Authenticity: We come into this world and we're pretty much an open book, receptive to all the things that are around us.


It's when we start to become aware of these layers that may no longer serve us in the ways that maybe they did in the past. In some ways, they are very beneficial, but as we start to become more aware of who we are and what we are, perhaps we say, “Maybe I don't need this anymore.” You start to take those layers off. It's something that comes to us naturally. In my life, I've started to see where some of those things don't necessarily serve me anymore. I am trying to be conscious of what those things are and allow those things to go away.

Would you be comfortable sharing an example of a layer that was not serving you anymore and what the impact of that was?


One of the layers that I grew up with for a long period of time was this layer of acceptance by others. I've been playing around with that quite a bit. Being an African-American gay man, in my life, I felt like I needed to be accepted. I needed to conform to a certain way in order to be something in society that was seen as valuable, worthwhile, or whatever.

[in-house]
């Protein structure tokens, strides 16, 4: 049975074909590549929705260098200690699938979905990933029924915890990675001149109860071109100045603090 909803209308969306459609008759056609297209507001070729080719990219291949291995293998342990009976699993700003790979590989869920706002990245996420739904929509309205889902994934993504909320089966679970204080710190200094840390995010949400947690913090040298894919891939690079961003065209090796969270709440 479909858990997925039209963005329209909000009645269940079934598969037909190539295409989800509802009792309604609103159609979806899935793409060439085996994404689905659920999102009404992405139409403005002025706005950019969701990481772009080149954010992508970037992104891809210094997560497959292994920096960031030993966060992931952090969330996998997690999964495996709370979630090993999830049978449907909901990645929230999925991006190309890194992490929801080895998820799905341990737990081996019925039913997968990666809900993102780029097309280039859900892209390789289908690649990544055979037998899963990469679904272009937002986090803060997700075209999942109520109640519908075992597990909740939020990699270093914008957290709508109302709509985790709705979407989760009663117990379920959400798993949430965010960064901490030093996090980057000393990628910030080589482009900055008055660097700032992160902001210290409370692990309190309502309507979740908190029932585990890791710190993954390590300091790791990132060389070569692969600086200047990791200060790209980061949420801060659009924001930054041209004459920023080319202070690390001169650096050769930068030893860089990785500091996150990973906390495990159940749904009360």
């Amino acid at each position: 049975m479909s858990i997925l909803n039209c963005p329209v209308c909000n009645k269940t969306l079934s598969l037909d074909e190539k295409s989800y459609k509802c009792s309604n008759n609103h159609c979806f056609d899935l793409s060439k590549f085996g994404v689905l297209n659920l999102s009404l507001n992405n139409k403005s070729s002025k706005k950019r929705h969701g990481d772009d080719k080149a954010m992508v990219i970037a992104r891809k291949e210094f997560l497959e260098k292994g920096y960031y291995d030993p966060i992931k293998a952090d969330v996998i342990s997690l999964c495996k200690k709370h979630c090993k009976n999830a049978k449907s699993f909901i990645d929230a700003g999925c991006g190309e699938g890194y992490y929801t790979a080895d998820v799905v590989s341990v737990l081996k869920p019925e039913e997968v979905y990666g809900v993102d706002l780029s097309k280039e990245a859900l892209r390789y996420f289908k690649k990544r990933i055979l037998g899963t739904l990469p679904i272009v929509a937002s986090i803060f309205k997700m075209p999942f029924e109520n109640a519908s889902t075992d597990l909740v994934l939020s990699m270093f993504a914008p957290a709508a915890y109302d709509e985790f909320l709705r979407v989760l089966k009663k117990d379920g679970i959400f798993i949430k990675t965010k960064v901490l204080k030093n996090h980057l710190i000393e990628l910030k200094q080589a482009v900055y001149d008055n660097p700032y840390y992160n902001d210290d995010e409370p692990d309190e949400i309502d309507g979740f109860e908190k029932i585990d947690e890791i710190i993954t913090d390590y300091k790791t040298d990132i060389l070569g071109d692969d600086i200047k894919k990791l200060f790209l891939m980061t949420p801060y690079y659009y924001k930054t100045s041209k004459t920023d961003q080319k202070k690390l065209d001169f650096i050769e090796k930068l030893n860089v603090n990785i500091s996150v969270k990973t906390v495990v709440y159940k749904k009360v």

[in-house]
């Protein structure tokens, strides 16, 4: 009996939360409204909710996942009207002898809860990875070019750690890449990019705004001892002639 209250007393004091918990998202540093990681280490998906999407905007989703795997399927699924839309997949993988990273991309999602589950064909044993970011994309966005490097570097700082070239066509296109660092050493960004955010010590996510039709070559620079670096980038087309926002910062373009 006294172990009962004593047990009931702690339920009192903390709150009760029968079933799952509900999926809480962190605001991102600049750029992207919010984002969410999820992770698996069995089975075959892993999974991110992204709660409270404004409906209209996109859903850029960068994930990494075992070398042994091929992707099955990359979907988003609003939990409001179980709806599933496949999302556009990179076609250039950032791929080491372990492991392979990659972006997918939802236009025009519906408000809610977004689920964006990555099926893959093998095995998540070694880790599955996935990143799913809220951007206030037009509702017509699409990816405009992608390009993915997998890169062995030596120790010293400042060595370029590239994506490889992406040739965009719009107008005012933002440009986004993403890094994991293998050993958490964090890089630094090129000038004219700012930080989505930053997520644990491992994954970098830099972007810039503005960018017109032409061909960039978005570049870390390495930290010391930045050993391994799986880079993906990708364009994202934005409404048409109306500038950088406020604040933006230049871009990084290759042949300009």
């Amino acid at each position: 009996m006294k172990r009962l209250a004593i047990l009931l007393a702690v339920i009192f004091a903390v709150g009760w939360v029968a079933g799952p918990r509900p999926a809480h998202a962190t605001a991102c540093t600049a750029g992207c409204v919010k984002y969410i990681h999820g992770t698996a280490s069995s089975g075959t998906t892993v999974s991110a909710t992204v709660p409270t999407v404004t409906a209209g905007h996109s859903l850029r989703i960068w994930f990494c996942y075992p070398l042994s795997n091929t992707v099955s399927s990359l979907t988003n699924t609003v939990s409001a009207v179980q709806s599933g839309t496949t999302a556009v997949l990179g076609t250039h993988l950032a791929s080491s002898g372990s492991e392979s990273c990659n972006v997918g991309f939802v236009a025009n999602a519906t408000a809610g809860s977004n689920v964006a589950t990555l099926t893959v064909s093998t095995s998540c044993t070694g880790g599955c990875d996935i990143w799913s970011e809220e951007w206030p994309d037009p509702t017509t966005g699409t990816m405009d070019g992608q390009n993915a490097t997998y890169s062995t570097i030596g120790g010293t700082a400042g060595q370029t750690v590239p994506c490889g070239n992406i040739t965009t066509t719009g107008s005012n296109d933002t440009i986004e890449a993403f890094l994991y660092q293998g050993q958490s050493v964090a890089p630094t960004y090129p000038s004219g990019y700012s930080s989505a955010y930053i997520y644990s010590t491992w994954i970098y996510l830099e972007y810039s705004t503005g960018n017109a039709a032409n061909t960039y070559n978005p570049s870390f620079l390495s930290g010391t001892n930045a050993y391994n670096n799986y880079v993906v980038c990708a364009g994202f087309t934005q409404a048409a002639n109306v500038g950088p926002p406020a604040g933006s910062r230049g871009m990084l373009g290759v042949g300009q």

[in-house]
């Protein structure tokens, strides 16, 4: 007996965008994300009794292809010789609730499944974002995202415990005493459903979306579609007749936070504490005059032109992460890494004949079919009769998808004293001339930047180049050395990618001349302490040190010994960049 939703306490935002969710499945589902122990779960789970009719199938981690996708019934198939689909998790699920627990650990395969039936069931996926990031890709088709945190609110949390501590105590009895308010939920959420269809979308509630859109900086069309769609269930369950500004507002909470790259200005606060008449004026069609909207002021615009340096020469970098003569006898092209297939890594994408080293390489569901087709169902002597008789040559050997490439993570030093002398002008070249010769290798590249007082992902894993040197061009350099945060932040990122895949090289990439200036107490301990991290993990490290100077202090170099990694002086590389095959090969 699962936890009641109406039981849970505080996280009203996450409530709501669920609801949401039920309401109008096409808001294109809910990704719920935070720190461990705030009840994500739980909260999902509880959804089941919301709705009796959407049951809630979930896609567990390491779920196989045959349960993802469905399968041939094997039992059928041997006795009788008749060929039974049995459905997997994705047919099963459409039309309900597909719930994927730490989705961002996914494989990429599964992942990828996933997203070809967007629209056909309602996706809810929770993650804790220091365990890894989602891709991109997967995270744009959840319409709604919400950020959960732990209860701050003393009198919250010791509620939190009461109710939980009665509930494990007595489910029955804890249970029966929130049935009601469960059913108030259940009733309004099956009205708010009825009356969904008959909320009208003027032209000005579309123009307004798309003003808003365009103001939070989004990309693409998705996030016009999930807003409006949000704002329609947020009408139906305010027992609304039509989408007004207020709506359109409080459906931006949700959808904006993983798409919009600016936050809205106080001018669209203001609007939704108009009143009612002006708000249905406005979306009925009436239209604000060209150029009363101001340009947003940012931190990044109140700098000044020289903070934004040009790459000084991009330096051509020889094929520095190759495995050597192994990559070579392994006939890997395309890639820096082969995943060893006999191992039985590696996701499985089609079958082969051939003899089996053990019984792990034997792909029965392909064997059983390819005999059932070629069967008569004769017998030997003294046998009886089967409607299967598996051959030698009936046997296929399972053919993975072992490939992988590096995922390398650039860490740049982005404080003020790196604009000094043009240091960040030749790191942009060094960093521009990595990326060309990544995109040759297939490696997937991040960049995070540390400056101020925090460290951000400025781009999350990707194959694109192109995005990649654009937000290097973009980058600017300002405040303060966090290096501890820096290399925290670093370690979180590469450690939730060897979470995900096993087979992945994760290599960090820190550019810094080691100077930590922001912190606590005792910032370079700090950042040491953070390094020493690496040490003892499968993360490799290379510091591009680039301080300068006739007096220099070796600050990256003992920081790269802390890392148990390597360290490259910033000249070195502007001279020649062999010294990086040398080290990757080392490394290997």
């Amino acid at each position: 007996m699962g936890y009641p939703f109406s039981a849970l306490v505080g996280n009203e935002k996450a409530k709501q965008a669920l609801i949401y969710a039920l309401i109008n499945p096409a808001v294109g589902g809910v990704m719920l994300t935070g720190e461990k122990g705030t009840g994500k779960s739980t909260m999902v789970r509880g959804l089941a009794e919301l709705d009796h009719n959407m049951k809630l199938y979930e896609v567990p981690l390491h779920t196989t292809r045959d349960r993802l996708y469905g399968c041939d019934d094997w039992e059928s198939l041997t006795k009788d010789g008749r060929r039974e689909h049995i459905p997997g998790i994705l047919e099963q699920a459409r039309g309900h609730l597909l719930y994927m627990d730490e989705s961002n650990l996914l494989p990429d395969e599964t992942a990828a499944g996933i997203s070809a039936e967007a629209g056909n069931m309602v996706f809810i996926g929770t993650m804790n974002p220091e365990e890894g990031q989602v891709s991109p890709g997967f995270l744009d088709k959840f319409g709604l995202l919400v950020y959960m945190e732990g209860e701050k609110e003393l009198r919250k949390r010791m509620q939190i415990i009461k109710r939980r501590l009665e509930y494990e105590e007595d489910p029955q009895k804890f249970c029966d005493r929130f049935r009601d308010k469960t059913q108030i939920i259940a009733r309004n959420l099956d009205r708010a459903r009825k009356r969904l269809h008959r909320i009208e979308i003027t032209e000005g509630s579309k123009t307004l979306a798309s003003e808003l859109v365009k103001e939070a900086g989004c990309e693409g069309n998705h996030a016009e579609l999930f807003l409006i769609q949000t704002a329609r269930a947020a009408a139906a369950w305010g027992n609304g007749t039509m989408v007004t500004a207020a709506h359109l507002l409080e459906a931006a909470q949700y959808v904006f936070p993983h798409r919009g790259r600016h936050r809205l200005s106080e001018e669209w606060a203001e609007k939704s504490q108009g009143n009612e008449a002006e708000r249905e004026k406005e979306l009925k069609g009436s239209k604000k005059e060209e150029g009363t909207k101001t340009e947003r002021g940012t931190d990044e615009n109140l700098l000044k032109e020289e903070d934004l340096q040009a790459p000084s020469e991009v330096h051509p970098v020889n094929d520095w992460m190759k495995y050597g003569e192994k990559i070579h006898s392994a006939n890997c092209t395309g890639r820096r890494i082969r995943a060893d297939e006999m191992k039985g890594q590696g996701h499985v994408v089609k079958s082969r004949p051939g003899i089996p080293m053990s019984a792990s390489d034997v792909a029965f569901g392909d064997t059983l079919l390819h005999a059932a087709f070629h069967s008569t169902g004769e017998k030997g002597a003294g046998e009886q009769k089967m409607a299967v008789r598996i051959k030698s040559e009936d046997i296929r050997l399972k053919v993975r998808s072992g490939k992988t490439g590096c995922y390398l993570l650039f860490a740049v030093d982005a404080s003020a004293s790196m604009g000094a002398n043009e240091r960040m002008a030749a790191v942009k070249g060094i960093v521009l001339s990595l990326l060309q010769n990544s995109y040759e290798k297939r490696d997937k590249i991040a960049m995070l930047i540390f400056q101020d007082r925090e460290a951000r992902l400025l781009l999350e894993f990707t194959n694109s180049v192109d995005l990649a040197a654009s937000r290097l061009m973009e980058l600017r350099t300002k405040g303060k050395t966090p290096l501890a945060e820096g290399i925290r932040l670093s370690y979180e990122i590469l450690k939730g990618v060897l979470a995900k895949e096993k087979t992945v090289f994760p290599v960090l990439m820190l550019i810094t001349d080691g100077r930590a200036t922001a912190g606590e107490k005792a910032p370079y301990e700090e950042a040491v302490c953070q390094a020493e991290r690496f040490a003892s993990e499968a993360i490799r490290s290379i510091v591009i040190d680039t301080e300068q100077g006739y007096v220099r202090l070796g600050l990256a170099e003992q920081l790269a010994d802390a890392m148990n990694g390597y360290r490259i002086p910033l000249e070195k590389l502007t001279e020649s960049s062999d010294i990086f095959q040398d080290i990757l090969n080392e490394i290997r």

I keep having this thing come through my mind that it's none of my business what other people think of me. It's this thing that keeps coming up. When I started to keep hearing that over and over again in my mind, I started to lose that layer of pleasing and that layer of being what I thought others wanted me to be. It seemed like my life became lighter as a result of that.


It’s a process. It’s a work in progress. It's something that I'm still learning because I went through quite a bit of my life thinking otherwise. With 50-some-odd years, I'm starting to let go of some of those things. It's really an interesting feeling. It's very different. There's a lightness that comes with that. I've been curious to experience that and see how that feels on a day-to-day basis.


When did you notice that the efforts you were making or the things that you were doing were all about pleasing others? How did you come to that realization?